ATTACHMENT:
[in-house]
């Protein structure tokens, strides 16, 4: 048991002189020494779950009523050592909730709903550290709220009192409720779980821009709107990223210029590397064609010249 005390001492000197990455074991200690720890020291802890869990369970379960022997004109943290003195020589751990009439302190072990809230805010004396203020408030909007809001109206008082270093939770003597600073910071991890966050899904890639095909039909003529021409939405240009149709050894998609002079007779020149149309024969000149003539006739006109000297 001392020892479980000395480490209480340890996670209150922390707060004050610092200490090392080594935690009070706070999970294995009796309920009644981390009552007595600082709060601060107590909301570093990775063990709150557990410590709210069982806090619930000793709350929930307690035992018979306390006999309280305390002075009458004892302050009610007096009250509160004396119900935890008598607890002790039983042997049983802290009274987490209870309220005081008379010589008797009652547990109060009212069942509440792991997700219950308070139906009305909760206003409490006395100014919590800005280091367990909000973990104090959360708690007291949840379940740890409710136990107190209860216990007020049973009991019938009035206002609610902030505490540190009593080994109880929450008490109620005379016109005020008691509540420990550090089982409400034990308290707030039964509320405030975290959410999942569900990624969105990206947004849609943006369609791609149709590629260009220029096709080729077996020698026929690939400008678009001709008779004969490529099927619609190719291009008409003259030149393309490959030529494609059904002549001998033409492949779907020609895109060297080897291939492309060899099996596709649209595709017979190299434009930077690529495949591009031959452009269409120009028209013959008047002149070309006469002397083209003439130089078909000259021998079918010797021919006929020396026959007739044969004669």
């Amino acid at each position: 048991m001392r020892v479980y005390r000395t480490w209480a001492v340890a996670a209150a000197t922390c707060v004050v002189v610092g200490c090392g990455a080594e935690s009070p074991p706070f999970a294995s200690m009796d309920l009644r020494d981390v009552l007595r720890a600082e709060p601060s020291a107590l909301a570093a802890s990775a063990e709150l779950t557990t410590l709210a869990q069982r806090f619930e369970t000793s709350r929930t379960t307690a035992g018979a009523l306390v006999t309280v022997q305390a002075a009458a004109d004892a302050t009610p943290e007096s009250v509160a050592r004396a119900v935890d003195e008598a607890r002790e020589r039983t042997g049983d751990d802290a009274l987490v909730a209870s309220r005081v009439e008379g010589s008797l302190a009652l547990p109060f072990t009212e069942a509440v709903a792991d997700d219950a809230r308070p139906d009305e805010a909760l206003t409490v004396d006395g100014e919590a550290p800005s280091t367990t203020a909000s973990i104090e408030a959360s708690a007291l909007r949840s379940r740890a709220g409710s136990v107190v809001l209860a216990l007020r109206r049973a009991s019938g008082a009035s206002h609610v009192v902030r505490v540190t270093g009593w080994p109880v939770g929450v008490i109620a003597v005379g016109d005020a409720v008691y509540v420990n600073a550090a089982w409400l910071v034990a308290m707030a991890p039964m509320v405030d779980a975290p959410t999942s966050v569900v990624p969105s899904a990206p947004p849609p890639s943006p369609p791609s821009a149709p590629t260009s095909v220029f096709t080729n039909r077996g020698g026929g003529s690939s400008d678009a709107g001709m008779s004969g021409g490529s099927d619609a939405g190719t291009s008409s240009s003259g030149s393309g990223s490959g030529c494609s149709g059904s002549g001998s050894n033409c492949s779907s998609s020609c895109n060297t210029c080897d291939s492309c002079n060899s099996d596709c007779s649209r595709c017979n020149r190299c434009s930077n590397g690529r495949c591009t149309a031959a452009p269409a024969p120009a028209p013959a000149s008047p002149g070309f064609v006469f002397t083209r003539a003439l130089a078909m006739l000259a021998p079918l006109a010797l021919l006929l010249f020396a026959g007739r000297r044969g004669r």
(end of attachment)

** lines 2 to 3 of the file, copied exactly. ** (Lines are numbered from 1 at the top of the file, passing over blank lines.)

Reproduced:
């Protein structure tokens, strides 16, 4: 048991002189020494779950009523050592909730709903550290709220009192409720779980821009709107990223210029590397064609010249 005390001492000197990455074991200690720890020291802890869990369970379960022997004109943290003195020589751990009439302190072990809230805010004396203020408030909007809001109206008082270093939770003597600073910071991890966050899904890639095909039909003529021409939405240009149709050894998609002079007779020149149309024969000149003539006739006109000297 001392020892479980000395480490209480340890996670209150922390707060004050610092200490090392080594935690009070706070999970294995009796309920009644981390009552007595600082709060601060107590909301570093990775063990709150557990410590709210069982806090619930000793709350929930307690035992018979306390006999309280305390002075009458004892302050009610007096009250509160004396119900935890008598607890002790039983042997049983802290009274987490209870309220005081008379010589008797009652547990109060009212069942509440792991997700219950308070139906009305909760206003409490006395100014919590800005280091367990909000973990104090959360708690007291949840379940740890409710136990107190209860216990007020049973009991019938009035206002609610902030505490540190009593080994109880929450008490109620005379016109005020008691509540420990550090089982409400034990308290707030039964509320405030975290959410999942569900990624969105990206947004849609943006369609791609149709590629260009220029096709080729077996020698026929690939400008678009001709008779004969490529099927619609190719291009008409003259030149393309490959030529494609059904002549001998033409492949779907020609895109060297080897291939492309060899099996596709649209595709017979190299434009930077690529495949591009031959452009269409120009028209013959008047002149070309006469002397083209003439130089078909000259021998079918010797021919006929020396026959007739044969004669």
């Amino acid at each position: 048991m001392r020892v479980y005390r000395t480490w209480a001492v340890a996670a209150a000197t922390c707060v004050v002189v610092g200490c090392g990455a080594e935690s009070p074991p706070f999970a294995s200690m009796d309920l009644r020494d981390v009552l007595r720890a600082e709060p601060s020291a107590l909301a570093a802890s990775a063990e709150l779950t557990t410590l709210a869990q069982r806090f619930e369970t000793s709350r929930t379960t307690a035992g018979a009523l306390v006999t309280v022997q305390a002075a009458a004109d004892a302050t009610p943290e007096s009250v509160a050592r004396a119900v935890d003195e008598a607890r002790e020589r039983t042997g049983d751990d802290a009274l987490v909730a209870s309220r005081v009439e008379g010589s008797l302190a009652l547990p109060f072990t009212e069942a509440v709903a792991d997700d219950a809230r308070p139906d009305e805010a909760l206003t409490v004396d006395g100014e919590a550290p800005s280091t367990t203020a909000s973990i104090e408030a959360s708690a007291l909007r949840s379940r740890a709220g409710s136990v107190v809001l209860a216990l007020r109206r049973a009991s019938g008082a009035s206002h609610v009192v902030r505490v540190t270093g009593w080994p109880v939770g929450v008490i109620a003597v005379g016109d005020a409720v008691y509540v420990n600073a550090a089982w409400l910071v034990a308290m707030a991890p039964m509320v405030d779980a975290p959410t999942s966050v569900v990624p969105s899904a990206p947004p849609p890639s943006p369609p791609s821009a149709p590629t260009s095909v220029f096709t080729n039909r077996g020698g026929g003529s690939s400008d678009a709107g001709m008779s004969g021409g490529s099927d619609a939405g190719t291009s008409s240009s003259g030149s393309g990223s490959g030529c494609s149709g059904s002549g001998s050894n033409c492949s779907s998609s020609c895109n060297t210029c080897d291939s492309c002079n060899s099996d596709c007779s649209r595709c017979n020149r190299c434009s930077n590397g690529r495949c591009t149309a031959a452009p269409a024969p120009a028209p013959a000149s008047p002149g070309f064609v006469f002397t083209r003539a003439l130089a078909m006739l000259a021998p079918l006109a010797l021919l006929l010249f020396a026959g007739r000297r044969g004669r």